Wodak’s twin goals for the three year gap between Games were to lower Elmore’s national record of 2:24:50, and then position herself to qualify for Paris. “It’s a massive jump when you’re at the pointy end of the performance curve,” says Stellingwerff of getting an athlete from 2:26 to 2:24 and beyond. “That said, Natasha is a diligent athlete and student of the sport. She showed up with a few years of training logs for me to pour over. Right away, we saw some rhythms in there and opportunities to make improvements. I’m constantly saying to athletes that a gap is a gift. It’s an opportunity to run faster.”
Under Stellingwerff, Wodak has maintained her high volume of cross training, primarily on the elliptical. “She’s not running any more mileage than she did with Lynn,” says Stellingwerff, “but she’s doing 30-plus [kilometre] days that are bigger and emphasizing threshold half-marathon work on tired legs: a 2-hour to 2:20 workout, with the last portion at half-marathon pace.”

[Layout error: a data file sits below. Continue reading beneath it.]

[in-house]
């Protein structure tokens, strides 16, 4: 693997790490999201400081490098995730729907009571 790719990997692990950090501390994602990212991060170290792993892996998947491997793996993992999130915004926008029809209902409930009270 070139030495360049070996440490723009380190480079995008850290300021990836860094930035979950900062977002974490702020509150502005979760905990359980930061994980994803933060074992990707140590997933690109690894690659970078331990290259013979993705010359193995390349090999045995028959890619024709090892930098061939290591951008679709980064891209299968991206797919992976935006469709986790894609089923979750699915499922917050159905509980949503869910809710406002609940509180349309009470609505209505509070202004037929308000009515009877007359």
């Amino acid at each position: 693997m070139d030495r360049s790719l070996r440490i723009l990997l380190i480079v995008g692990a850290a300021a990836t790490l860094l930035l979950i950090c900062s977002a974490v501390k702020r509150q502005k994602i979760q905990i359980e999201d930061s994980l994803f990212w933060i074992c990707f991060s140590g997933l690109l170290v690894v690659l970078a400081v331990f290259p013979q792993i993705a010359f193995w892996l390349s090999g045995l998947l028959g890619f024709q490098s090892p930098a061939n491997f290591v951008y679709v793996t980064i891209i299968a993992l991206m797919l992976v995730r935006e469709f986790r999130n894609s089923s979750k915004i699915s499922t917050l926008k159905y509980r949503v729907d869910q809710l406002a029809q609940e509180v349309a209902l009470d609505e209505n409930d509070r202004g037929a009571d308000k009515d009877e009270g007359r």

And although Wodak now does most of her training on her own, she’s become a part of a loose network of world-beating athletes affiliated with Stellingwerff, including Gabriela DuBues-Stafford, who now lives and trains in Victoria. Wodak also reunited with ASICS in 2021, with the brand paying her a living wage and offering her what she describes as “the most support she’s ever received,” including a significant cash bonus if she could break the Canadian marathon record in the company’s super shoes.
Wodak is also now taking each marathon as it comes, adopting Stellingwerff’s patient, methodical approach, even if she doesn’t achieve her primary goals. A case in point was the 2022 Boston Marathon, Wodak’s first marathon under his guidance. “Boston beat me up,” Wodak says with a laugh. She ran the first few kilometres in the large lead pack, along with Malindi Elmore. But Wodak faded to a 19th place finish. “You can fake an 800m on a bad day, but you can’t in a marathon,” says Stellingwerff. Wodak says her new approach to running and competing has allowed her to rebound quickly, physically and mentally. “As a veteran athlete, I didn’t sit and pout, and I’m proud of that.”
Sleepless in Berlin